Culture Blogs


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Culture Blogs

Popular subjects in contemporary Pagan culture and practice.

Category contains 2 blog entries contributed to teamblogs

Posted by on in Culture Blogs
Local Horns

Wherever he goes, he wears the local horns, and sits among the local animals.

He of the Prairie, with bison, wolf, and jackrabbit.

He of the Forest, with deer, fox, and bear.

He of the Savannah, with elephant, giraffe, and antelope.

He of the Outback, with kangaroo, goanna, and dingo.

He of the Tundra, he of the Taiga, he of the Rainforest.

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Posted by on in Culture Blogs
10 Things Overheard in a Witch's House
  1. Where’s my sage?

  2. Where’s my pendulum?

    ...
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Recent comment in this post - Show all comments
  • Taffy Dugan
    Taffy Dugan says #
    Good one! I'm always loosing my matches - which is not as funny as those on your list.

Posted by on in Culture Blogs
Call It Catharsis

 Remember, remember, the fifth of November.

 

It must have been the ugliest pinata ever.

Since we were a young coven (36 now, and going strong), the Fifth Day of Samhain has for us been a night when magic and politics meet.

It's been a mild autumn, so we gathered in the back yard—gold above, gold below—to bless the leftover Halloween candy.

Then we cut a hole in his neck and stuffed in the sweets.

Gods, that orange hair.

U-G-L-Y.

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Was 'Eko Eko Azarak' Originally an Arabic Chant to the Devil?

Over the years, amateur philologists have done their share of (frequently amusing and rarely lasting) damage to Craft history.

So indulge me while I spin my tale.

Eko eko Azarak,

eko eko Zamilak.


Various versions of this mysterious little rhyme (often sporting the variant Zomelak) occur in most recensions of the Book of Shadows. Doreen Valiente appended it to her chant The Witches' Rune some time during the 1950s, and Wiccans have been using it to raise power ever since.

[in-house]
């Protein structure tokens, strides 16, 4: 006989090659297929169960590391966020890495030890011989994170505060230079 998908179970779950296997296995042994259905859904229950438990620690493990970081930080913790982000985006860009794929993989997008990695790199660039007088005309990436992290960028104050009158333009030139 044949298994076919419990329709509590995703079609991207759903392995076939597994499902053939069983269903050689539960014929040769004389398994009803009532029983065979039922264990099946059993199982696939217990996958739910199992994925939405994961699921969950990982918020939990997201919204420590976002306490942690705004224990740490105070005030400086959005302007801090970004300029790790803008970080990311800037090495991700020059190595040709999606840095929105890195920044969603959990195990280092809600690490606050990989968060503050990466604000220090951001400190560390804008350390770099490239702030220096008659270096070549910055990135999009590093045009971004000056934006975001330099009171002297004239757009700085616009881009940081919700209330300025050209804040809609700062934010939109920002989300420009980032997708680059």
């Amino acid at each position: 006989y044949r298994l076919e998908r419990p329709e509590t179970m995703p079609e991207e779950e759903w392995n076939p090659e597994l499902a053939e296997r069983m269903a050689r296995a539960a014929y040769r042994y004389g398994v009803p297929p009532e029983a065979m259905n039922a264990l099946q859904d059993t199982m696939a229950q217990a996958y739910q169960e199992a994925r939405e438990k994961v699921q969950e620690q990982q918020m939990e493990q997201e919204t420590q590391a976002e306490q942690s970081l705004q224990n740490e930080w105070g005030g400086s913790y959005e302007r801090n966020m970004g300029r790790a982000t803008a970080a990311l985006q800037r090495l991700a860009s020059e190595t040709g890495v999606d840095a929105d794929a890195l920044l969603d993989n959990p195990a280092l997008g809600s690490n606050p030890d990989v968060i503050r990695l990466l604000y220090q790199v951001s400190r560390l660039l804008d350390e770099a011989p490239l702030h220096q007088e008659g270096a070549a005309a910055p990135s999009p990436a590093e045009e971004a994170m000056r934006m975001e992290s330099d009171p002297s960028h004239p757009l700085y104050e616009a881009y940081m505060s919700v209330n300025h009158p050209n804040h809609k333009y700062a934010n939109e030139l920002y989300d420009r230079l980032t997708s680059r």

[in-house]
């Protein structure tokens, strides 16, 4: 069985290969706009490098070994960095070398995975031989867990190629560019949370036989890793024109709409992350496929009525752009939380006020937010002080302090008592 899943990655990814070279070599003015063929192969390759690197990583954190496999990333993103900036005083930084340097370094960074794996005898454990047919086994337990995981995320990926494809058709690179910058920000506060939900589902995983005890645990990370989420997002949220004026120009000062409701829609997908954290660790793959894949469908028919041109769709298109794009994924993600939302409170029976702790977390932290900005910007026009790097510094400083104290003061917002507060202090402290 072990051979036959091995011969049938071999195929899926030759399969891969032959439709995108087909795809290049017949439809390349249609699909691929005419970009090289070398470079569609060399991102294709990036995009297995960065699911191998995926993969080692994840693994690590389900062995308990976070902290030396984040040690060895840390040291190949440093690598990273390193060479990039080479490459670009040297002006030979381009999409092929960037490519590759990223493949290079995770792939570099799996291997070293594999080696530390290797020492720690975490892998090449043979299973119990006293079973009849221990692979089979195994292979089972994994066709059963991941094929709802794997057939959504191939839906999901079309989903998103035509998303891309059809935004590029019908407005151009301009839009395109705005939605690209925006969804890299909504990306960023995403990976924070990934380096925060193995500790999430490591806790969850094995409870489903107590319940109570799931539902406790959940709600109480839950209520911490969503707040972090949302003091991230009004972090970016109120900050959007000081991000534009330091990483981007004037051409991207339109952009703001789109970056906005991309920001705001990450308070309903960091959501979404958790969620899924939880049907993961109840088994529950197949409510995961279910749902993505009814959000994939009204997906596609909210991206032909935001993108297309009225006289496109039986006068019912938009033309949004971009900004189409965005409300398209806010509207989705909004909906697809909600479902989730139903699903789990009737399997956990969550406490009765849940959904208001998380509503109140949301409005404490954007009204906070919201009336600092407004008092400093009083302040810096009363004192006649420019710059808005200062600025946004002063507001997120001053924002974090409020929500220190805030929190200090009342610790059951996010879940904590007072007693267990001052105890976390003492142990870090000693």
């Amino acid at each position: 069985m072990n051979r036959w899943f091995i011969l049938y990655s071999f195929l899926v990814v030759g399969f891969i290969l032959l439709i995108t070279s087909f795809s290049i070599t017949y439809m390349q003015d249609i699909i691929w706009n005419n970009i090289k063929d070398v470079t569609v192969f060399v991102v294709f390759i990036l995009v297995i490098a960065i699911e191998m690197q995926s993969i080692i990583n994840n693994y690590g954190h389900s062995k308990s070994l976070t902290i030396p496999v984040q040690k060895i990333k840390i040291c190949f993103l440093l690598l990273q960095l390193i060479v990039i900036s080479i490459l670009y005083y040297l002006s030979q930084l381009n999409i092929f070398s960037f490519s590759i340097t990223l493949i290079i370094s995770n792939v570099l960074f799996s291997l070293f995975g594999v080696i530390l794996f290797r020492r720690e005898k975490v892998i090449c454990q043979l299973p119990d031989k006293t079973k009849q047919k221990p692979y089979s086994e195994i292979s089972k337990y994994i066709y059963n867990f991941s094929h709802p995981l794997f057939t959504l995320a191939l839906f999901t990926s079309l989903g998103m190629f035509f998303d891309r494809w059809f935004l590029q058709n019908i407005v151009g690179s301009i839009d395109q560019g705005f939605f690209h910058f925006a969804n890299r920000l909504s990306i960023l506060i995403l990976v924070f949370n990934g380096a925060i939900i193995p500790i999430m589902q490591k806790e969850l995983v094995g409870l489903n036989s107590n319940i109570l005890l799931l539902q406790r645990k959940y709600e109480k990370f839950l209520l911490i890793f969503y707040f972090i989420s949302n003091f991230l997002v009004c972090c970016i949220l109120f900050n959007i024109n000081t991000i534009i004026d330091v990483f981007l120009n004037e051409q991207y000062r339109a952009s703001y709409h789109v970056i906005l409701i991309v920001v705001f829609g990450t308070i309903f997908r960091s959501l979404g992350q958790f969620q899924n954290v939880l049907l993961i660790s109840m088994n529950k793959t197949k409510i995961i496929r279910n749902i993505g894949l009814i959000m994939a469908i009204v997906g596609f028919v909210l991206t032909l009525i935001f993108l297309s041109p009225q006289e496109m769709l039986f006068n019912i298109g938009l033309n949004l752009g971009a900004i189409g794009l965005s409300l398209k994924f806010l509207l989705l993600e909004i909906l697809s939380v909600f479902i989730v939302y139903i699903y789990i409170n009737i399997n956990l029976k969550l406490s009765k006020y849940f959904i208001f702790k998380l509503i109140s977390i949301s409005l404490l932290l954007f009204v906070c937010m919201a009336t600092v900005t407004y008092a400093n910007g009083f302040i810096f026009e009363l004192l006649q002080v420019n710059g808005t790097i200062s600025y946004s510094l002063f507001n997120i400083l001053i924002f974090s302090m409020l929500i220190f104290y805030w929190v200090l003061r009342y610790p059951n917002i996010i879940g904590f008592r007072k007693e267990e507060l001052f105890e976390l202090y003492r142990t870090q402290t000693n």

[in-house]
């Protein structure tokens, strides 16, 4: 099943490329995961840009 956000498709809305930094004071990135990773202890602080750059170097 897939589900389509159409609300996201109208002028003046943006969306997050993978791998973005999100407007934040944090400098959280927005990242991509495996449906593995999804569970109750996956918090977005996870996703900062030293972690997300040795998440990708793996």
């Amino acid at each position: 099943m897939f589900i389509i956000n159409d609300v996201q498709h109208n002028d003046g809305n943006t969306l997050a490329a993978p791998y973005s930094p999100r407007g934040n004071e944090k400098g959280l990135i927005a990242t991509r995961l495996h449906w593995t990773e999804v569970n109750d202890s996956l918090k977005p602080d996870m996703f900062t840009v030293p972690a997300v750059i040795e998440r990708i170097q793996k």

Craft historian Ron Hutton traces these lines to an article published in 1926 by 'Uncle' Al Crowley's erstwhile buddy J. F. C. Fuller. There he claimed it as 'a sorcerer's cry in the Middle Ages.' Of this claim, Hutton wryly observes that Fuller 'did not cite any source for it, and none has since been discovered' (Hutton 232).

But what if it's Arabic?

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The Old Gods are with us always: Mictcacícatl, Santisima Muerte, and Day of the Dead

One November 2, the Day of the Dead, I went to the Taos Inn to hear a talk by local Taos artist, writer, and all around remarkable woman, Anita Rodriguez. It was fascinating and I asked whether I could reproduce it here at Witches and Pagans, She graciously agreed, and asked whether I could also share her website, where people can see and perhaps purchase her work. (I love her work- she did two paintings for me a while ago.)

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Posted by on in Culture Blogs

 

b2ap3_thumbnail_bullcoin_20161103-011534_1.jpgOne of my friends finds the idea that things having prices is downright offensive. College, for example should be free, because you can’t put a price on something that has such a powerful effect on one’s life.  Many of my friends believe the healthcare should be completely free because you can’t put a value on human life. To even attempt to do so is morally wrong. But lets unpack this concept.

To say that all life has infinite value is the same thing as saying it has no value. In the realm of the non-embodied, there may (I wouldn’t know) be no need to pick and choose between one thing or another, or how one spends one’s time (whatever that might mean in such a context). But we live on Earth. If all things are equally valuable, how can we decide how to designate the limited amount of time and energy we have to use? If both Mary and Eva want to spend time with us, how do we decide? One might say “Both!” But it is a fact that spending a bunch of time with Mary and Eva together is not equivalent to spending less time with each of them individually. A judgment must be made. We are limited by our physicality.

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Posted by on in Culture Blogs
Eleusinian Impact

Ye gods.

In 37 years, we've done a lot of Samhains together. But none like this one.

Naked and cold in the dark, in the cave.

Then the light flares, and the Mystery is revealed.

Of course, I already knew what the Mystery was; Hell, I'd helped write the ritual.

And still, it hit me like a thunderbolt, like love, with an impact frankly Eleusinian.

The mystery revealed in the dark. You see it, and you know that it's true.

True.

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Recent Comments - Show all comments
  • Steven Posch
    Steven Posch says #
    Over and over, all around the wold, Samhain reveals itself. Happy new year, dearest!
  • Aline "Macha" O'Brien
    Aline "Macha" O'Brien says #
    Amazing how similar our experiences were! There were few of us and it was cold and rainy, so instead of climbing the hill I once

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